I have a confession to make: When I book a hotel, I rarely know anything about it beyond its basic amenities and how much it’s going to cost per night to stay there. As a result, it is often an incredibly pleasant surprise for me to discover the awesome history, quirky characters and interesting nuances that make a hotel particularly special (L’Auberge de Sedona, Alajuela Backpackers Hostel and CostaBaja Resort are three such examples).
As I drove my car up the driveway to the parking lot of Arizona Biltmore Resort and Spa, I found myself pondering the curious urban location of this Phoenix-based hotel. In the lobby, I immediately noticed two things: An occupied birdcage and a beautiful old mailbox. Furniture and carpet were a bit dated. The stain on the woodwork was dark. I felt like I had stepped back in time, a definite departure from the minimalist, sharp, white lobbies of some of the newer, crisper resorts that have been arriving on the scene as of late.
Within a few hours of my arrival, I learned the following about the Arizona Biltmore, which immediately helped shape my appreciation of the property:
> The Arizona Biltmore is so rich in history, there is an on-site archivist who researches and maintains a record of photography, written records and other artifacts that paint a comprehensive picture of the property’s past.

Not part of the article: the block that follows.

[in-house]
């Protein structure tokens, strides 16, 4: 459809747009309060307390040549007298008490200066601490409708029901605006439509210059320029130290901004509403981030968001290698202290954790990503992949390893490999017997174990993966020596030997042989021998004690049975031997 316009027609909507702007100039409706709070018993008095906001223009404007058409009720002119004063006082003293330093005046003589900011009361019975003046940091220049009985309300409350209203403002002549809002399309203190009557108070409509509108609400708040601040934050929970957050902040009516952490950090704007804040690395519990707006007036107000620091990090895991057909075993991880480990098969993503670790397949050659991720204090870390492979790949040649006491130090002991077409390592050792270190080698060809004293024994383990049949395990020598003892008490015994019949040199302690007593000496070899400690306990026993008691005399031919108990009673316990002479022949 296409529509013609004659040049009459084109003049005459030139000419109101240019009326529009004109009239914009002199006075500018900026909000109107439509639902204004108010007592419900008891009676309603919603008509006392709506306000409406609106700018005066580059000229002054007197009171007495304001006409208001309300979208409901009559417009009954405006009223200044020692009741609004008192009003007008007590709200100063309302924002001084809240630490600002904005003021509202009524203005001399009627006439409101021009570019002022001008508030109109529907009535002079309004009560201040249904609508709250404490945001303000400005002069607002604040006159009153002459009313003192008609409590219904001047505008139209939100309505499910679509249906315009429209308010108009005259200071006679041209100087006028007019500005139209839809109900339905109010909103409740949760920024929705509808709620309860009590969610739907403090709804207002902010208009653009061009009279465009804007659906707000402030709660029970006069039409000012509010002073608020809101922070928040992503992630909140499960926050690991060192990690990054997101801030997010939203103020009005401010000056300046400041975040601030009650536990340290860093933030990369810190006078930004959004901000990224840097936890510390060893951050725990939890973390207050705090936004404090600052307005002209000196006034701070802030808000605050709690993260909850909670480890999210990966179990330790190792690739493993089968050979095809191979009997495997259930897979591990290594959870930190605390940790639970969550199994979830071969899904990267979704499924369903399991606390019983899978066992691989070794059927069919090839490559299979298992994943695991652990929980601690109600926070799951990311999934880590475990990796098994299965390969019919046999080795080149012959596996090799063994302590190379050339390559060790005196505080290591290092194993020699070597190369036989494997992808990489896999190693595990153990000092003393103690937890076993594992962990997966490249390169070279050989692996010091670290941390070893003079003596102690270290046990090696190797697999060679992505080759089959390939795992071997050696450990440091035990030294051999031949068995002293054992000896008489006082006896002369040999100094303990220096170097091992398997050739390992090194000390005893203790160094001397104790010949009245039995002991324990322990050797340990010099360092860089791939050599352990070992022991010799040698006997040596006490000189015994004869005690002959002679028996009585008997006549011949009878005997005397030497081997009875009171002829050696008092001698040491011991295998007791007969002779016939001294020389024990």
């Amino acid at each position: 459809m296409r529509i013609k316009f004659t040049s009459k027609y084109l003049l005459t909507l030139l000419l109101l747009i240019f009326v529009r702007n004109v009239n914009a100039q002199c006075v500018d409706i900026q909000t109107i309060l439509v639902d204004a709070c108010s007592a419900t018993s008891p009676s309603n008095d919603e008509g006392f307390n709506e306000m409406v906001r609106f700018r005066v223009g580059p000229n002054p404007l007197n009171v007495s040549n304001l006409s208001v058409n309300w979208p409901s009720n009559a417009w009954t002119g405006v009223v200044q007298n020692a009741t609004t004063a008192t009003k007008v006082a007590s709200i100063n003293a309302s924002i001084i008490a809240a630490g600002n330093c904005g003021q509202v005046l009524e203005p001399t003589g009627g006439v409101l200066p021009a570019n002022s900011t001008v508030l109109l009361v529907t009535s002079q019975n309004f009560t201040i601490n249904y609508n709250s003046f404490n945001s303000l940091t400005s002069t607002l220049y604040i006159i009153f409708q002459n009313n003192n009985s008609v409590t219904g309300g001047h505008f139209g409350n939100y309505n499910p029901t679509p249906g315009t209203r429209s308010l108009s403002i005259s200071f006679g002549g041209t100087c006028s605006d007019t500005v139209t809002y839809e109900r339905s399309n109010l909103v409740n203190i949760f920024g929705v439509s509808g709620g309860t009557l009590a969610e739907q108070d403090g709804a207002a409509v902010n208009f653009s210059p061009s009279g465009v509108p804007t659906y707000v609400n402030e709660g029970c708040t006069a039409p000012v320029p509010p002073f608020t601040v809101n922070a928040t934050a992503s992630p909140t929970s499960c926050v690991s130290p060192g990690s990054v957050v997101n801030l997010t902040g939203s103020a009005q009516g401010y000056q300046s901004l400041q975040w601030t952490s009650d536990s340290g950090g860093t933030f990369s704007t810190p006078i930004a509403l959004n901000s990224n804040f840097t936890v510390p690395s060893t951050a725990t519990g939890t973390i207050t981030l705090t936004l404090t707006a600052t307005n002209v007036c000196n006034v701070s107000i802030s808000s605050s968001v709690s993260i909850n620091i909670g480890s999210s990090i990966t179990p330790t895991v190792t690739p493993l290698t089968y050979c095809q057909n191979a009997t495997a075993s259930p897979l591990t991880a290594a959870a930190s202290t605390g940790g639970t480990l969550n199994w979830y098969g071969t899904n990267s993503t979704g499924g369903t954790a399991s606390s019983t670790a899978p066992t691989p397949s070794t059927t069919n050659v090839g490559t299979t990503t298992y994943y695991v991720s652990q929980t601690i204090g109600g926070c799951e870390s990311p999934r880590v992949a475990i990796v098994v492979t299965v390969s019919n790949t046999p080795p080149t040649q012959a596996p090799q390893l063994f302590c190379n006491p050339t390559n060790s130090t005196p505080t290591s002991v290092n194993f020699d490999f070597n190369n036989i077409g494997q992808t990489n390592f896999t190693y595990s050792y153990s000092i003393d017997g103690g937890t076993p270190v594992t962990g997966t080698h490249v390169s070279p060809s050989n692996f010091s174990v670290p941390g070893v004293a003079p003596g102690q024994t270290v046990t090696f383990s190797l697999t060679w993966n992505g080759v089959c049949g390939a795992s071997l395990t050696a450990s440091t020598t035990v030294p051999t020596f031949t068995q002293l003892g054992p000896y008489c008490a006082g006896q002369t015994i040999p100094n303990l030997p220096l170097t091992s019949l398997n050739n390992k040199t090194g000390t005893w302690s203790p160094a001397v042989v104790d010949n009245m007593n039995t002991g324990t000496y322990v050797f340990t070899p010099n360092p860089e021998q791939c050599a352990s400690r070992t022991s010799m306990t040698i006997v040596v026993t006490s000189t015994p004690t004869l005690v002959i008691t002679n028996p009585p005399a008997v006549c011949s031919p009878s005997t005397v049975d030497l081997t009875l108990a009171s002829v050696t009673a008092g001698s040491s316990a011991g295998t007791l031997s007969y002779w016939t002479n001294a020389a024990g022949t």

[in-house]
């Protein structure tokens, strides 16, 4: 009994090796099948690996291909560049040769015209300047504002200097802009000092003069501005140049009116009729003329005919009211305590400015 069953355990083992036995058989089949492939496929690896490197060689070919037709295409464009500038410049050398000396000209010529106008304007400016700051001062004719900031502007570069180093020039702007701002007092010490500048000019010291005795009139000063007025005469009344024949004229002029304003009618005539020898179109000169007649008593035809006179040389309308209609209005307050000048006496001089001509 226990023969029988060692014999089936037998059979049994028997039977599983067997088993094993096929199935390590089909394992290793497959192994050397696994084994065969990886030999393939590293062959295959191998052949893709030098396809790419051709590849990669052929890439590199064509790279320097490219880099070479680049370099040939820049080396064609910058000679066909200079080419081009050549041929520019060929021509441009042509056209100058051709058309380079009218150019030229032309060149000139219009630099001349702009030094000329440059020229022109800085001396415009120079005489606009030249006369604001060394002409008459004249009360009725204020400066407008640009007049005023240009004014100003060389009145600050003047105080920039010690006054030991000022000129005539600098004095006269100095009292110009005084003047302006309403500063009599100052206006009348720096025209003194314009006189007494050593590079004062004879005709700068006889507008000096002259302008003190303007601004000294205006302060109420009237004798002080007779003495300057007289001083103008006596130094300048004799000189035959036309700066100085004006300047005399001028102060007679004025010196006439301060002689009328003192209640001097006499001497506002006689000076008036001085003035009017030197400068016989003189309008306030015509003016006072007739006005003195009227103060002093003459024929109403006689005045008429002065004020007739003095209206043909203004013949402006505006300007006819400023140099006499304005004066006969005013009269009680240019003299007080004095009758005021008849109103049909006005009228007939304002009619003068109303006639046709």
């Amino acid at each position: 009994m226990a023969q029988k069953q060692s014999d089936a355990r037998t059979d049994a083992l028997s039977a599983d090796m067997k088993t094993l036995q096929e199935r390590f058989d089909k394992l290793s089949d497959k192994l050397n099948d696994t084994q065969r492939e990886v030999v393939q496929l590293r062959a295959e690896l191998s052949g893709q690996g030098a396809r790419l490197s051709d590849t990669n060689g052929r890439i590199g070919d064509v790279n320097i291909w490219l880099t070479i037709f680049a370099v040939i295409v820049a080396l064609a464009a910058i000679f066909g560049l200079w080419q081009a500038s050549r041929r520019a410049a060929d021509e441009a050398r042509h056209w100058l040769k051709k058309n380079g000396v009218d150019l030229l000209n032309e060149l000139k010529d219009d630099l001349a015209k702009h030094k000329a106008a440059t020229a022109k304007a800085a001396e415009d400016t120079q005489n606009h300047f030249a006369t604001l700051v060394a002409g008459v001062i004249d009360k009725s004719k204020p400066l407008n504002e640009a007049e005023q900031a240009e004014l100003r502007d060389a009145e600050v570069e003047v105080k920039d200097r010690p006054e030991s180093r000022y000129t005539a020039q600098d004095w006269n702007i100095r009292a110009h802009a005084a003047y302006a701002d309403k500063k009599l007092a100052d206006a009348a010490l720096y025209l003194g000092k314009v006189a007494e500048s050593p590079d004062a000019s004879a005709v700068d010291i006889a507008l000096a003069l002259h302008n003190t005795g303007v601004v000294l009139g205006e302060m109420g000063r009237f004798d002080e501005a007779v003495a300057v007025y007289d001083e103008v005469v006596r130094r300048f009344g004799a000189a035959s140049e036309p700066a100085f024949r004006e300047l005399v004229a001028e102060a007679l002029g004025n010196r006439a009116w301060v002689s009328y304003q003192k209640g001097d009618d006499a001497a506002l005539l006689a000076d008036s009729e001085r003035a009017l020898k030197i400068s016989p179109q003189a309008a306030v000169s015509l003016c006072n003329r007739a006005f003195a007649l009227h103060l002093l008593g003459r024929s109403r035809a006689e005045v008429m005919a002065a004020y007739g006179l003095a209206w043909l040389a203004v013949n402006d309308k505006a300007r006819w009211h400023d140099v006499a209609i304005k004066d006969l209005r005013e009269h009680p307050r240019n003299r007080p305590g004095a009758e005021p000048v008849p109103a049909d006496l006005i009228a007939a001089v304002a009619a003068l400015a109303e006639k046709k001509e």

> Opened in 1929, the material and design choices made for the Arizona Biltmore were specifically made to represent the essence of the property.
> Though still classy, the Arizona Biltmore was super swanky in the day. Pictures from cocktail hours held in the 1920s and 1930s depict women in cocktail gowns and men in tuxedos. Kids weren’t allowed in the lobby for these social hours, which were held after dinner.
> There is a hidden speakeasy on the property! People could order bootleg gin here during prohibition. Right now, there is a discussion going on at the Arizona Biltmore about how this room can be incorporated into the design today.
> Everyone rich and famous seems to know about the Arizona Biltmore. In fact, every U.S. president since Hoover has been a guest at the property as have numerous musicians, actors, athletes and other politicians. It has also been featured in several films.
> The famous Biltmore Block was sculpted by Emry Kopta. It is found in many incarnations throughout the property.
Besides the awesome architecture and history on which the Arizona Biltmore has been built, it is a comfortable, convenient hotel. It has 740 rooms, four indoor and outdoor restaurants, eight swimming pools, several tennis courts, a full-service spa, access to a number of hiking trails and several shops. My suite was spacious and clean. The food served across the property is stellar, and the wait staff is among the most knowledgeable and helpful I’ve ever encountered. Everyone working at the Arizona Biltmore—from the valet to the bellhop and the front desk staff—was patient and low key, providing a truly personalized experience for each guest.
After staying at so many hotels, you’d think I’d be more in tune with the fact that so many of them have an awesome story beyond the key fobs, yet I continue to go in with few expectations and minimal knowledge of where I’m staying. In many cases, such as with the Arizona Biltmore, I am impressed with and excited to share what I found beyond the driveway of this classy, sophisticated and historic hotel.
Details about the Arizona Biltmore can be found here.
Disclaimer: My stay at the Arizona Biltmore was comped, but all opinions are my own.